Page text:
• Share
  • Email
  • Embed
  • Like
  • Save
  • Private Content
1 Fundamentals Of Sound
 

1 Fundamentals Of Sound

on

  • 789 views

 

Statistics

Views

Total Views
789
Views on SlideShare
789
Embed Views
0

Actions

Likes
0
Downloads
0
Comments
0

0 Embeds 0

No embeds

Accessibility

Categories

Upload Details

Uploaded via as Microsoft Word

Usage Rights

© All Rights Reserved

Report content

Flagged as inappropriate Flag as inappropriate
Flag as inappropriate

Select your reason for flagging this presentation as inappropriate.

Cancel
  • Full Name Full Name Comment goes here.
    Are you sure you want to
    Your message goes here
    Processing…
Post Comment
Edit your comment

    1 Fundamentals Of Sound 1 Fundamentals Of Sound Document Transcript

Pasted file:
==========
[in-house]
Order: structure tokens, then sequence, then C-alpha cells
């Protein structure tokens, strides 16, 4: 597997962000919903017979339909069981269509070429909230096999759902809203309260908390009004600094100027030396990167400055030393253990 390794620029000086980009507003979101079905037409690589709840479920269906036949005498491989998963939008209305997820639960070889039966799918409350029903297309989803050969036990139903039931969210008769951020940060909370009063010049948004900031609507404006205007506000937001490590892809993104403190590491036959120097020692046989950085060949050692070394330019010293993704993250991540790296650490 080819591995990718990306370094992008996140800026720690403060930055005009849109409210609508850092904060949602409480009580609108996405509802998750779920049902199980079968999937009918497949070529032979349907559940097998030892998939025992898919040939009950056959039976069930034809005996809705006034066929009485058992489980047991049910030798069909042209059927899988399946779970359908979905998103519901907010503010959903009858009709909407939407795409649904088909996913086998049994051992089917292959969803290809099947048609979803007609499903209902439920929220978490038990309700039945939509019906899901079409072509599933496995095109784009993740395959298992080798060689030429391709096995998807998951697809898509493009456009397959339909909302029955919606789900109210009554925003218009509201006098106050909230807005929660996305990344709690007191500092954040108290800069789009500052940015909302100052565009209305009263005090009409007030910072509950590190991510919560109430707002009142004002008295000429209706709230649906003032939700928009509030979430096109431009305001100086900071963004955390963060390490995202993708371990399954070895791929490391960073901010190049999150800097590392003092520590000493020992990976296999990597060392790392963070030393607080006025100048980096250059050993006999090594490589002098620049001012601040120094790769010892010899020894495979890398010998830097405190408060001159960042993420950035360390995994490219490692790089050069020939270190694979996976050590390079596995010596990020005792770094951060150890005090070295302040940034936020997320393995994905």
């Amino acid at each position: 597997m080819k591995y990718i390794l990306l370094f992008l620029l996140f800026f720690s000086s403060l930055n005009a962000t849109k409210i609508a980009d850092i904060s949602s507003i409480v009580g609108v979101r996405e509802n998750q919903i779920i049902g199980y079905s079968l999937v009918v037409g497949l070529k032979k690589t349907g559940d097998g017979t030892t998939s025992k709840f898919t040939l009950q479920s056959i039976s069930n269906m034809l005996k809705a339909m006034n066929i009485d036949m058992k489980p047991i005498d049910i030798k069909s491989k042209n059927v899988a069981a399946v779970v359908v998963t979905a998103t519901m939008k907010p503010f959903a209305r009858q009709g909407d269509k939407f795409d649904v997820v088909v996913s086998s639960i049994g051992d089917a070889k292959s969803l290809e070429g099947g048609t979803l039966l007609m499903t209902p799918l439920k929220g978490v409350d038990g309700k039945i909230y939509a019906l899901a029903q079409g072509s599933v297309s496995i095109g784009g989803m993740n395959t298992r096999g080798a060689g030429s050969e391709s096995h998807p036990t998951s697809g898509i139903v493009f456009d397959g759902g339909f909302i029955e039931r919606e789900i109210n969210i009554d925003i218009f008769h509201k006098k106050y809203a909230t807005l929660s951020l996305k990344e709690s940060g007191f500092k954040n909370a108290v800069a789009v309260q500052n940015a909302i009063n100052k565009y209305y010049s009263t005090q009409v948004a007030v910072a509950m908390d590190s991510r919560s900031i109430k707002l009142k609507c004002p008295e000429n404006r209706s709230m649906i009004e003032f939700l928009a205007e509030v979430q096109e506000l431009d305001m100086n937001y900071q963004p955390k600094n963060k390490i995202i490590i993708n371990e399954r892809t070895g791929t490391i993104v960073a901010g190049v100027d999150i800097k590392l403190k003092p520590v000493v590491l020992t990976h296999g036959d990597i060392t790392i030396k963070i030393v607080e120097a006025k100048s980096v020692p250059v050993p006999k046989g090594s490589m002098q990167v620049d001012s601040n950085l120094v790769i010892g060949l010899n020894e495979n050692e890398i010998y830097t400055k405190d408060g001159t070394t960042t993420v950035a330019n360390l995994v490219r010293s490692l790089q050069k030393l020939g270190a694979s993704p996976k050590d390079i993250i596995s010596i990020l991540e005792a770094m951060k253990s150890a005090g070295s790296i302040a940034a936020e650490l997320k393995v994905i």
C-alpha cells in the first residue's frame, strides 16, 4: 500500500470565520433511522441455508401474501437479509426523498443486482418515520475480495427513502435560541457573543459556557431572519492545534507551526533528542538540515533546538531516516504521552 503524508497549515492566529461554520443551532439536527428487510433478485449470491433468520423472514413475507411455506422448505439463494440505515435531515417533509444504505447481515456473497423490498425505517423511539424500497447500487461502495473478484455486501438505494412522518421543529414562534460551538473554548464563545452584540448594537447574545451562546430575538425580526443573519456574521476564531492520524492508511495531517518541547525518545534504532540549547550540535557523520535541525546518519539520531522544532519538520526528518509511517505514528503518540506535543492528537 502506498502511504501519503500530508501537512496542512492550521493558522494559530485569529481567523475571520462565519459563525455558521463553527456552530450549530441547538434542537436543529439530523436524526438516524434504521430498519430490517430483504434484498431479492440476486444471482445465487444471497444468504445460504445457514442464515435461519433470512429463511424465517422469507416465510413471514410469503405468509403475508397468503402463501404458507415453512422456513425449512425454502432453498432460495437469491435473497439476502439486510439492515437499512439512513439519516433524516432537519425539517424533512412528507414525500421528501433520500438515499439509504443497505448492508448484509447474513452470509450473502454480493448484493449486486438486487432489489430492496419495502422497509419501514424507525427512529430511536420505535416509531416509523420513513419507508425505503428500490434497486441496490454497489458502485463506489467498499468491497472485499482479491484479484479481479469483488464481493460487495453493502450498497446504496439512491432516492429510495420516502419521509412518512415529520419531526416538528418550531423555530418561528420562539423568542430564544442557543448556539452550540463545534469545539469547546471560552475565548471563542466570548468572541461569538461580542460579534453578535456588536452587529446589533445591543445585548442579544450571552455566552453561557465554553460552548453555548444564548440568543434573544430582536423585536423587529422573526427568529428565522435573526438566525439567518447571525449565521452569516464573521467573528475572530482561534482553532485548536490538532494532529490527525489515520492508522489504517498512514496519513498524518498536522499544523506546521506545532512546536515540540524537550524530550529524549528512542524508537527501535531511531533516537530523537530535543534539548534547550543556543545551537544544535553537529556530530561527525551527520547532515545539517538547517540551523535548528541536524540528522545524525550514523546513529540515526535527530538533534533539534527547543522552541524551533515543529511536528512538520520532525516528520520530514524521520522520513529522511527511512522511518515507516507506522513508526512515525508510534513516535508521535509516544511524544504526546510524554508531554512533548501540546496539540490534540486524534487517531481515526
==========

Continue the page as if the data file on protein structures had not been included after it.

• Fundamentals of Sound Introduction In this experiment I learnt more about what sound is, what it looks like and how it is measured. I discovered that sound is vibrations in the air; they go through the air as sound waves. By using the signal generator and an oscilloscope I could see these sound waves and learn how to measure them. We learnt about amplitude, cycles, periods and frequency of sound waves as well as phasing and noise and how this can affect the sound we hear. Experiment Sine Waves The sine wave can be used to make any sound. It is a pure tone so the waveform is very basic as you can see below: http://library.thinkquest.org/06aug/02101/images/Waveforms.png A sine wave can be created using a signal generator. By connecting the signal generator to the mixing desk I could listen to the sound of a sine wave. By splitting the signal from the signal generator, one side to the mixing desk and one side to the oscilloscope, I was able to see a graphic display of the wave form. Adjusting the Volts/Div dial and the Time/Div dial allowed me to create a clear looking sine wave. Signal generator Oscilloscope http://www.indiamart.com/crownelectronicsystem/pcat- http://www.testequipmentconnection.com/images/prod gifs/products-small/digital-function-generator.jpg ucts/BK_PRECISION_5105B.JPG Cycles A cycle is the section of the waveform that repeats itself. The waveform pictured below has 5 cycles. 1 cycle http://ee.stlcc.info/131/oscope.gif Amplitude The amplitude is how loud the signal is. When I turned up the volume of the sine wave the waveform on the oscilloscope increased in height. Therefore the taller the waveform is, the bigger the amplitude of the wave and the louder the sound.